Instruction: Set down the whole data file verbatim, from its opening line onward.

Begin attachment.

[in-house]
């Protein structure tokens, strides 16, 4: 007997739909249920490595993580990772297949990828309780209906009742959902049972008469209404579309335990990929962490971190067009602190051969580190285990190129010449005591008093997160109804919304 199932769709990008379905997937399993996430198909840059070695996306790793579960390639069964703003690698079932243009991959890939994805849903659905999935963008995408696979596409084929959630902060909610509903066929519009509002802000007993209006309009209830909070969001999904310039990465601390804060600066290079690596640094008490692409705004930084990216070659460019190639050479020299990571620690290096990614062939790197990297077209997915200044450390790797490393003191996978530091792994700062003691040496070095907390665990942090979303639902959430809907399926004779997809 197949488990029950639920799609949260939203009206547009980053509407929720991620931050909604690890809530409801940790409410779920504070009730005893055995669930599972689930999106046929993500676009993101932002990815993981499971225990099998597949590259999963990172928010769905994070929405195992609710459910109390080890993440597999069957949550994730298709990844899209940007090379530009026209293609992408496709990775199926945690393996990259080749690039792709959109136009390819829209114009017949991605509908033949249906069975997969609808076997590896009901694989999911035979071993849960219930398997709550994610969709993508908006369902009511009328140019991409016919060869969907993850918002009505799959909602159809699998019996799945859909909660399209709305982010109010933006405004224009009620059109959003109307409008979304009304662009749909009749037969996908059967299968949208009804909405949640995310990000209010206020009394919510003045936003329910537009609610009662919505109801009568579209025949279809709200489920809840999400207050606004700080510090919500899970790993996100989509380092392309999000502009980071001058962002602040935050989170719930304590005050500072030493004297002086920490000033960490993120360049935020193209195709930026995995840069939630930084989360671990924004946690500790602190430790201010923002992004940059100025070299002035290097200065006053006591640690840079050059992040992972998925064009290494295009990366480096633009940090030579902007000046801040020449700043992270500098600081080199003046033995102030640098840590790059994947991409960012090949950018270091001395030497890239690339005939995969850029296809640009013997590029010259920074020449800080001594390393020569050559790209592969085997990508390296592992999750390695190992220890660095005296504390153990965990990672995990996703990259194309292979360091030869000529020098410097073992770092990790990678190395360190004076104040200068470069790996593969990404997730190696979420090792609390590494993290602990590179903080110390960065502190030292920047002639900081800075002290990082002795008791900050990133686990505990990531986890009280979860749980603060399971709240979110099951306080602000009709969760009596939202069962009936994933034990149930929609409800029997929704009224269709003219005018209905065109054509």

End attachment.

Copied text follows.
[in-house]
């Protein structure tokens, strides 16, 4: 007997739909249920490595993580990772297949990828309780209906009742959902049972008469209404579309335990990929962490971190067009602190051969580190285990190129010449005591008093997160109804919304 199932769709990008379905997937399993996430198909840059070695996306790793579960390639069964703003690698079932243009991959890939994805849903659905999935963008995408696979596409084929959630902060909610509903066929519009509002802000007993209006309009209830909070969001999904310039990465601390804060600066290079690596640094008490692409705004930084990216070659460019190639050479020299990571620690290096990614062939790197990297077209997915200044450390790797490393003191996978530091792994700062003691040496070095907390665990942090979303639902959430809907399926004779997809 197949488990029950639920799609949260939203009206547009980053509407929720991620931050909604690890809530409801940790409410779920504070009730005893055995669930599972689930999106046929993500676009993101932002990815993981499971225990099998597949590259999963990172928010769905994070929405195992609710459910109390080890993440597999069957949550994730298709990844899209940007090379530009026209293609992408496709990775199926945690393996990259080749690039792709959109136009390819829209114009017949991605509908033949249906069975997969609808076997590896009901694989999911035979071993849960219930398997709550994610969709993508908006369902009511009328140019991409016919060869969907993850918002009505799959909602159809699998019996799945859909909660399209709305982010109010933006405004224009009620059109959003109307409008979304009304662009749909009749037969996908059967299968949208009804909405949640995310990000209010206020009394919510003045936003329910537009609610009662919505109801009568579209025949279809709200489920809840999400207050606004700080510090919500899970790993996100989509380092392309999000502009980071001058962002602040935050989170719930304590005050500072030493004297002086920490000033960490993120360049935020193209195709930026995995840069939630930084989360671990924004946690500790602190430790201010923002992004940059100025070299002035290097200065006053006591640690840079050059992040992972998925064009290494295009990366480096633009940090030579902007000046801040020449700043992270500098600081080199003046033995102030640098840590790059994947991409960012090949950018270091001395030497890239690339005939995969850029296809640009013997590029010259920074020449800080001594390393020569050559790209592969085997990508390296592992999750390695190992220890660095005296504390153990965990990672995990996703990259194309292979360091030869000529020098410097073992770092990790990678190395360190004076104040200068470069790996593969990404997730190696979420090792609390590494993290602990590179903080110390960065502190030292920047002639900081800075002290990082002795008791900050990133686990505990990531986890009280979860749980603060399971709240979110099951306080602000009709969760009596939202069962009936994933034990149930929609409800029997929704009224269709003219005018209905065109054509």